Even distant wildfires pose health risk, officials say
SALT LAKE CITY — Health officials say fires can do a number on your health. What may look like haze or fog could, in fact, be smoke from fires hundreds of miles away. And the debris in the smoke is causing eye, nose and throat irritation in people across the state, along with increased risk for death, according to the American Lung Association.
The Environmental Protection Agency says the threat is even worse in Utah because it already has some of the poorest air quality in the nation. The mountains trap smoke from wildfires in the valleys and add to the other pollution in the air.
The air is dense with wildfire particles smaller than a grain of sand or the width of a single hair. These specks can irritate your eyes, nose and throat; or, lodge in your lungs when deeply inhaled.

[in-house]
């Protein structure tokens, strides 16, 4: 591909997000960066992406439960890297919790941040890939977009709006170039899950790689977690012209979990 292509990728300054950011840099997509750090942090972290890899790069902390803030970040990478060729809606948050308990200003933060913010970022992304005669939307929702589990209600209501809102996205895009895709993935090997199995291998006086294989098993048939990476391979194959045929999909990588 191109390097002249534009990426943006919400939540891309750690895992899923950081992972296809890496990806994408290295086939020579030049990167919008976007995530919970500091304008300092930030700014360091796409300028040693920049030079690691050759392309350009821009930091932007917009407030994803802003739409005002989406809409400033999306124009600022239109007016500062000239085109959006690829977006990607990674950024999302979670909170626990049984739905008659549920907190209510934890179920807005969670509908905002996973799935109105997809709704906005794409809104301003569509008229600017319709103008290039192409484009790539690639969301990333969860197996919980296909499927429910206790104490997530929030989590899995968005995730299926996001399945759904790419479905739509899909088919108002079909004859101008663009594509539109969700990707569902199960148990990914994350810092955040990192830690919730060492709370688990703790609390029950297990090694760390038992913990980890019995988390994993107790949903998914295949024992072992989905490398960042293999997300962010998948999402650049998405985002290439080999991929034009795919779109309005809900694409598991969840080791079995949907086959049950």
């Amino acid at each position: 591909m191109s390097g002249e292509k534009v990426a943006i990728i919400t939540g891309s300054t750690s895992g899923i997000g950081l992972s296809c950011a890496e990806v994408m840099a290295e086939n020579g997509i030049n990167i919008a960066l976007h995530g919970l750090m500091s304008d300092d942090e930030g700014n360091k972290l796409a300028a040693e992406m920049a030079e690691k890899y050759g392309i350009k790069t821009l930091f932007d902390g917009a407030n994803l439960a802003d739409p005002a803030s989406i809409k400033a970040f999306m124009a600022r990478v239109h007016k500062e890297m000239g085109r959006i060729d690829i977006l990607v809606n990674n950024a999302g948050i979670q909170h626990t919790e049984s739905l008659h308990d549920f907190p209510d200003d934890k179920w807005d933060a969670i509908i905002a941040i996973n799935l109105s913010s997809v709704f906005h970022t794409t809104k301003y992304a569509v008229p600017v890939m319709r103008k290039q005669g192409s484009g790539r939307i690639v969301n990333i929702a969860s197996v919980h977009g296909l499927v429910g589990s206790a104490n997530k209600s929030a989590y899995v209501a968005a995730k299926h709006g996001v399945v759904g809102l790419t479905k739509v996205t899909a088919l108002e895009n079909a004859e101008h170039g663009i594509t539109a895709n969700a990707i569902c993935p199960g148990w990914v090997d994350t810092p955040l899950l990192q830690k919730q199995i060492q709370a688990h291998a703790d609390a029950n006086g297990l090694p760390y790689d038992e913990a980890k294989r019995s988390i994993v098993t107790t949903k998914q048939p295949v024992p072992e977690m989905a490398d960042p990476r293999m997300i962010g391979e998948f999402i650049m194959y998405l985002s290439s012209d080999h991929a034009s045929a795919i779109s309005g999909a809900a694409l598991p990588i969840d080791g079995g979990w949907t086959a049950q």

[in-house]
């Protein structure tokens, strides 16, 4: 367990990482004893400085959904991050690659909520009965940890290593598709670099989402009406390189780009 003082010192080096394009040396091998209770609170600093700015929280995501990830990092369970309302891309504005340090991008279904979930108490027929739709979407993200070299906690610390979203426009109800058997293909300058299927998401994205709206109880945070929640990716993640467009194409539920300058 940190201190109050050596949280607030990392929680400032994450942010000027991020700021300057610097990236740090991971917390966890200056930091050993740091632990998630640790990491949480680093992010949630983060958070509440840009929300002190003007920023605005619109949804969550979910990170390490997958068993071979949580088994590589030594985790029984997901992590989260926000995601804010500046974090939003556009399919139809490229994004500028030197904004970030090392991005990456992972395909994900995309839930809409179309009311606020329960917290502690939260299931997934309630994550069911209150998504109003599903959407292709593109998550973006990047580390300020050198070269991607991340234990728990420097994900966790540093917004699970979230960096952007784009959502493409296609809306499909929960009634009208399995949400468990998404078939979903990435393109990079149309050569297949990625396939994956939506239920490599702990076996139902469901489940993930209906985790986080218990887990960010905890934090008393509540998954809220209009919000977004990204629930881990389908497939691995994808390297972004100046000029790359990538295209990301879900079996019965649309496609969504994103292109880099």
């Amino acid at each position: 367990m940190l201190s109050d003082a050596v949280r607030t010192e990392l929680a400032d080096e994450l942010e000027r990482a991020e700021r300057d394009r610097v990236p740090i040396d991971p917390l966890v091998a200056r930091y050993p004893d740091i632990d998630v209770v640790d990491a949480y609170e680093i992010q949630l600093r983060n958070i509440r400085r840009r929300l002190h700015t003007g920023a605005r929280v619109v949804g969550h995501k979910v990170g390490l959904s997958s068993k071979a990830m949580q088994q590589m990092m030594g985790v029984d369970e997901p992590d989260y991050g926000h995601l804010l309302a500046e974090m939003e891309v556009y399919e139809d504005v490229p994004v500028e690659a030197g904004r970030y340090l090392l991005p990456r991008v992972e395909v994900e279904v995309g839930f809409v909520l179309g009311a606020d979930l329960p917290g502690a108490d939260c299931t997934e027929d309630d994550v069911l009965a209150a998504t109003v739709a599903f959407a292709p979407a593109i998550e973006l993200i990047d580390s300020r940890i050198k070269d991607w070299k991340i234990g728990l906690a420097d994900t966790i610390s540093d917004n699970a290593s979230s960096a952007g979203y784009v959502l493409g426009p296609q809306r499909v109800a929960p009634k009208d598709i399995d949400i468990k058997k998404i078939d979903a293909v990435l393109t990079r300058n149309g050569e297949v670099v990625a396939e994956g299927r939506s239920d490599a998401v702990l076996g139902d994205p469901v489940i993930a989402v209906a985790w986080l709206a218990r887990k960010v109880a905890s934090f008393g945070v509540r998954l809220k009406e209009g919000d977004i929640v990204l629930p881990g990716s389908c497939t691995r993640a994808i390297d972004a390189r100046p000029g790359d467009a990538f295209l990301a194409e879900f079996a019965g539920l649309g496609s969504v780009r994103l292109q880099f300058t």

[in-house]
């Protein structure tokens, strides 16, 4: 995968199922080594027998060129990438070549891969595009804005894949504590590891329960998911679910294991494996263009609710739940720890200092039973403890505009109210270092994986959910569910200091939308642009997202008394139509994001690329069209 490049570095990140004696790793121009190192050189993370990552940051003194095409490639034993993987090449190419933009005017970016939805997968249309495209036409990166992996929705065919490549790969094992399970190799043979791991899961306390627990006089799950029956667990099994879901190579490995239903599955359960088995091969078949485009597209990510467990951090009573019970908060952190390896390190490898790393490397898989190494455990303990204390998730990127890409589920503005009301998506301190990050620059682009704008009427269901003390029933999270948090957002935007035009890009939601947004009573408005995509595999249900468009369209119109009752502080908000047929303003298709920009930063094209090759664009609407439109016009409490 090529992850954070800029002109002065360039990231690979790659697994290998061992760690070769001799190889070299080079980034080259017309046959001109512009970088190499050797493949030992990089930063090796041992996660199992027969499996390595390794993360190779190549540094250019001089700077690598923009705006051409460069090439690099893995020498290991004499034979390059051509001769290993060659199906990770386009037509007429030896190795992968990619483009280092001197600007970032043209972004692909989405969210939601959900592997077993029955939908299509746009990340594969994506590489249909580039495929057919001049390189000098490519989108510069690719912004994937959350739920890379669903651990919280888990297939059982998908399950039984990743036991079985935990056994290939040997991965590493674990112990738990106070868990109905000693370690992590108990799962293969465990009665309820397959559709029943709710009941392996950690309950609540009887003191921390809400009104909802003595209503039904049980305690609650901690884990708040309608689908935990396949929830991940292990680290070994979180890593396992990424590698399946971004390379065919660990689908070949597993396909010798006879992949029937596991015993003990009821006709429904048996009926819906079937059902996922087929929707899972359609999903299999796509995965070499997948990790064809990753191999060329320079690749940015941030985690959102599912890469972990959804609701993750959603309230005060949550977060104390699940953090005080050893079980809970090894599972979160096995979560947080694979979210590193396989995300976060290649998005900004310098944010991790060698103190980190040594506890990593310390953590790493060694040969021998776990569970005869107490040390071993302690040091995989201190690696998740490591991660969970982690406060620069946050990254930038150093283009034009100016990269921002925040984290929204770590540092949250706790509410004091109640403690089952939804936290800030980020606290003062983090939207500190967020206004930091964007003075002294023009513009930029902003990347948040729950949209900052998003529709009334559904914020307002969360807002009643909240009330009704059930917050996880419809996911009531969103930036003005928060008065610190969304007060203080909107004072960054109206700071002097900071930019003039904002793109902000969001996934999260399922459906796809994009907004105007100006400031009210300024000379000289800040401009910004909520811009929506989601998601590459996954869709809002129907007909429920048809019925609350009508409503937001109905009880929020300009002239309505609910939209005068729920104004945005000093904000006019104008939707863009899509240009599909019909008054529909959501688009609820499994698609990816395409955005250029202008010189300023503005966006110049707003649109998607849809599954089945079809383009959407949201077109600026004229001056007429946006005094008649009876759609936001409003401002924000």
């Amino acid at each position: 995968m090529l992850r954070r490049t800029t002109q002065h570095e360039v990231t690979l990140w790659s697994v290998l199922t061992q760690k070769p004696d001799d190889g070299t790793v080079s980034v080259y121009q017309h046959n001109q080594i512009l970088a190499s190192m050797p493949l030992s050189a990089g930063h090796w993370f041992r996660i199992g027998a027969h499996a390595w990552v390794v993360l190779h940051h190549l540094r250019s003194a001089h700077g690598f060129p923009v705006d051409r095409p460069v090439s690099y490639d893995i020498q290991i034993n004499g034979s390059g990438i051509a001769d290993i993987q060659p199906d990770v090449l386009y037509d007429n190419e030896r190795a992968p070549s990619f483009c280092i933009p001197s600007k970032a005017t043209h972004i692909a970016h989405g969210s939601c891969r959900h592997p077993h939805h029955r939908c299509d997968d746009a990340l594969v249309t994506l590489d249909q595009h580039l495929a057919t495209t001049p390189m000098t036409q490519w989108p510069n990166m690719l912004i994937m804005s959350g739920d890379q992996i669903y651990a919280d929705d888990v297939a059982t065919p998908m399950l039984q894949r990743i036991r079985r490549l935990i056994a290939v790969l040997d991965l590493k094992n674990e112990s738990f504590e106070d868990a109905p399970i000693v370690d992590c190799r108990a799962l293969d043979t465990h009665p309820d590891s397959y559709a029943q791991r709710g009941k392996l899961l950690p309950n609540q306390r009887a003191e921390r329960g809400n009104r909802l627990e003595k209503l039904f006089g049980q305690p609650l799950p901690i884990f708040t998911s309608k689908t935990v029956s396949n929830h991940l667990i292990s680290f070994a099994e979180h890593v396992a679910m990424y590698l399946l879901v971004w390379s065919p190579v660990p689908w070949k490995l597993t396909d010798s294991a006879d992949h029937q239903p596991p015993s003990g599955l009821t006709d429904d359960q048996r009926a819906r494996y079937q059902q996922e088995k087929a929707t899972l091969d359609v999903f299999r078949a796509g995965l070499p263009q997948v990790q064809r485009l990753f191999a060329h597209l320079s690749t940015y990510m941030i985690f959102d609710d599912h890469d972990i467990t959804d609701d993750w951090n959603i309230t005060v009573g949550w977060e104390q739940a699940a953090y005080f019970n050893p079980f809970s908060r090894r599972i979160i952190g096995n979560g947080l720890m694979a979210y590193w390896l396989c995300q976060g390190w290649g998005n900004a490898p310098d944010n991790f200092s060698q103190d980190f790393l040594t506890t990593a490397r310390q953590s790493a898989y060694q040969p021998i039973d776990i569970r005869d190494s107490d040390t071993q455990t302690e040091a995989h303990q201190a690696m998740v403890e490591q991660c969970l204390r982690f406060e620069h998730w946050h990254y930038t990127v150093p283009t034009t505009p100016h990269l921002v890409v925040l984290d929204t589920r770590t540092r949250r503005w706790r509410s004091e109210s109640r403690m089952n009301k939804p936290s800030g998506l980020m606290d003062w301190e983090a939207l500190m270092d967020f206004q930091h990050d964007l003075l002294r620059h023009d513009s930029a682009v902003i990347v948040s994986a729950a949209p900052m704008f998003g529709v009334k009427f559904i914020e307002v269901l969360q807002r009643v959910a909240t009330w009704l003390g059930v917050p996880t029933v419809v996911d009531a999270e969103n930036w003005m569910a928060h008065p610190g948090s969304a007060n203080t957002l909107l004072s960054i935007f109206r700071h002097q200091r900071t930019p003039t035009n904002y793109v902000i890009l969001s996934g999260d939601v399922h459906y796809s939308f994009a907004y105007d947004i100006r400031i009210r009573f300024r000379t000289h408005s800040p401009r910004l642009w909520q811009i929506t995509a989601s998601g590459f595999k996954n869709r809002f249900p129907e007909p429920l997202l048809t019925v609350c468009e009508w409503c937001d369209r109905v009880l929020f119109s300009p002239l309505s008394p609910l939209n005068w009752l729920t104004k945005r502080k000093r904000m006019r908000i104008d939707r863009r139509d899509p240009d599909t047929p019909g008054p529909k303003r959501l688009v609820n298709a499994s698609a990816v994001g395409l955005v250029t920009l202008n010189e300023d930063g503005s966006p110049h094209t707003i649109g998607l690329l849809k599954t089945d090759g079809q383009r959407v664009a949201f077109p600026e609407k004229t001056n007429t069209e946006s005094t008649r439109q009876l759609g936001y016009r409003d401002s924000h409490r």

Doctors advise anyone at risk for heart attack or asthma, the very young or old, and pregnant women to take precautions while smoke from wildfires continues to travel into the state. Wear a respiration mask when outdoors or better yet, stay indoors, keep your doors and windows closed and keep air conditioners on re-circulate to reduce the chance of inhaling toxins and debris.
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